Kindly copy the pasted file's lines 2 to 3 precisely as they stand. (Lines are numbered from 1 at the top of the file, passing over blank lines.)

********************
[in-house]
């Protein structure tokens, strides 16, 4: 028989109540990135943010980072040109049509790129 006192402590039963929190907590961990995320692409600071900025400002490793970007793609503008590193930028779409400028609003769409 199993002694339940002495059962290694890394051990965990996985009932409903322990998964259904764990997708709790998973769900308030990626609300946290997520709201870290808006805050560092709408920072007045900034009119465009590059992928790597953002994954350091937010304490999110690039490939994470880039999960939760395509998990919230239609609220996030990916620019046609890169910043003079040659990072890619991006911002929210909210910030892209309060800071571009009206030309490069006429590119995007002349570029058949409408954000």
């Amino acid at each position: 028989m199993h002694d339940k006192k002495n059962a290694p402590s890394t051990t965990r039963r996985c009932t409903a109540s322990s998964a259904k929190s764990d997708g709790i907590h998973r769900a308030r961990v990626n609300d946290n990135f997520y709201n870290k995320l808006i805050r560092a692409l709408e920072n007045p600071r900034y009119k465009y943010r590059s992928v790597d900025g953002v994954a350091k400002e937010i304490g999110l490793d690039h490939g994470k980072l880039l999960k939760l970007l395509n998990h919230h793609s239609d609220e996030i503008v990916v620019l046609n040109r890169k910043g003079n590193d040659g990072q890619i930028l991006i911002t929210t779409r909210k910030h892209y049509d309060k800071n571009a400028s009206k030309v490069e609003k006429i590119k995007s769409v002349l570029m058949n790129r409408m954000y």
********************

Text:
């Protein structure tokens, strides 16, 4: 028989109540990135943010980072040109049509790129 006192402590039963929190907590961990995320692409600071900025400002490793970007793609503008590193930028779409400028609003769409 199993002694339940002495059962290694890394051990965990996985009932409903322990998964259904764990997708709790998973769900308030990626609300946290997520709201870290808006805050560092709408920072007045900034009119465009590059992928790597953002994954350091937010304490999110690039490939994470880039999960939760395509998990919230239609609220996030990916620019046609890169910043003079040659990072890619991006911002929210909210910030892209309060800071571009009206030309490069006429590119995007002349570029058949409408954000």
């Amino acid at each position: 028989m199993h002694d339940k006192k002495n059962a290694p402590s890394t051990t965990r039963r996985c009932t409903a109540s322990s998964a259904k929190s764990d997708g709790i907590h998973r769900a308030r961990v990626n609300d946290n990135f997520y709201n870290k995320l808006i805050r560092a692409l709408e920072n007045p600071r900034y009119k465009y943010r590059s992928v790597d900025g953002v994954a350091k400002e937010i304490g999110l490793d690039h490939g994470k980072l880039l999960k939760l970007l395509n998990h919230h793609s239609d609220e996030i503008v990916v620019l046609n040109r890169k910043g003079n590193d040659g990072q890619i930028l991006i911002t929210t779409r909210k910030h892209y049509d309060k800071n571009a400028s009206k030309v490069e609003k006429i590119k995007s769409v002349l570029m058949n790129r409408m954000y």